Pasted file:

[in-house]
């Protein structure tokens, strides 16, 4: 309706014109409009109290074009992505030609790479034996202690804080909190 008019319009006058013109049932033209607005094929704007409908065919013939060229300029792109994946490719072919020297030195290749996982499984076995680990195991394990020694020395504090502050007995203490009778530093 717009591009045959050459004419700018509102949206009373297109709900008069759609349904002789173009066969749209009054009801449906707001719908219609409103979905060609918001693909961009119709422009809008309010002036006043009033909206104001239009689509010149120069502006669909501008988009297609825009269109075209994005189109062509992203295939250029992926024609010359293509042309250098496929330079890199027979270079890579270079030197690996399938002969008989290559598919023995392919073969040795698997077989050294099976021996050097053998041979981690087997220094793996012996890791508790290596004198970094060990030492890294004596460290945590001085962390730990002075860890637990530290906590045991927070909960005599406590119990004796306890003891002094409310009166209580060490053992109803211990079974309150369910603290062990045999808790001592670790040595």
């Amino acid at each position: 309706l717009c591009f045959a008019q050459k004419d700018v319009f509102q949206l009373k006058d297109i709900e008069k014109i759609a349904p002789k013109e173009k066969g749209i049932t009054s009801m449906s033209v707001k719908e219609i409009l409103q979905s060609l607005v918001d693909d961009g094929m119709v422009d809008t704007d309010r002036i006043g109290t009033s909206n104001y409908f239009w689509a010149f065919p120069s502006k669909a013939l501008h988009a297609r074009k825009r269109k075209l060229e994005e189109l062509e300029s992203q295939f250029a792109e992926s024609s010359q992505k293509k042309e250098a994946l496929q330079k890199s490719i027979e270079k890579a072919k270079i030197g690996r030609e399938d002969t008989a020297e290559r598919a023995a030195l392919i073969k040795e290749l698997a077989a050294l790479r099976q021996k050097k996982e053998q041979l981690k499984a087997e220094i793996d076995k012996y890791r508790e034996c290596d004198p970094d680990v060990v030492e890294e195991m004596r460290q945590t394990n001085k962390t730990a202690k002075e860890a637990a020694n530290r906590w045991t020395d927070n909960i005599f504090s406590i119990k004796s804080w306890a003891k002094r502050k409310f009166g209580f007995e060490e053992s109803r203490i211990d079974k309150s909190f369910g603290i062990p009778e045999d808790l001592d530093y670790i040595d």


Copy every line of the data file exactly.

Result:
[in-house]
């Protein structure tokens, strides 16, 4: 309706014109409009109290074009992505030609790479034996202690804080909190 008019319009006058013109049932033209607005094929704007409908065919013939060229300029792109994946490719072919020297030195290749996982499984076995680990195991394990020694020395504090502050007995203490009778530093 717009591009045959050459004419700018509102949206009373297109709900008069759609349904002789173009066969749209009054009801449906707001719908219609409103979905060609918001693909961009119709422009809008309010002036006043009033909206104001239009689509010149120069502006669909501008988009297609825009269109075209994005189109062509992203295939250029992926024609010359293509042309250098496929330079890199027979270079890579270079030197690996399938002969008989290559598919023995392919073969040795698997077989050294099976021996050097053998041979981690087997220094793996012996890791508790290596004198970094060990030492890294004596460290945590001085962390730990002075860890637990530290906590045991927070909960005599406590119990004796306890003891002094409310009166209580060490053992109803211990079974309150369910603290062990045999808790001592670790040595």
């Amino acid at each position: 309706l717009c591009f045959a008019q050459k004419d700018v319009f509102q949206l009373k006058d297109i709900e008069k014109i759609a349904p002789k013109e173009k066969g749209i049932t009054s009801m449906s033209v707001k719908e219609i409009l409103q979905s060609l607005v918001d693909d961009g094929m119709v422009d809008t704007d309010r002036i006043g109290t009033s909206n104001y409908f239009w689509a010149f065919p120069s502006k669909a013939l501008h988009a297609r074009k825009r269109k075209l060229e994005e189109l062509e300029s992203q295939f250029a792109e992926s024609s010359q992505k293509k042309e250098a994946l496929q330079k890199s490719i027979e270079k890579a072919k270079i030197g690996r030609e399938d002969t008989a020297e290559r598919a023995a030195l392919i073969k040795e290749l698997a077989a050294l790479r099976q021996k050097k996982e053998q041979l981690k499984a087997e220094i793996d076995k012996y890791r508790e034996c290596d004198p970094d680990v060990v030492e890294e195991m004596r460290q945590t394990n001085k962390t730990a202690k002075e860890a637990a020694n530290r906590w045991t020395d927070n909960i005599f504090s406590i119990k004796s804080w306890a003891k002094r502050k409310f009166g209580f007995e060490e053992s109803r203490i211990d079974k309150s909190f369910g603290i062990p009778e045999d808790l001592d530093y670790i040595d």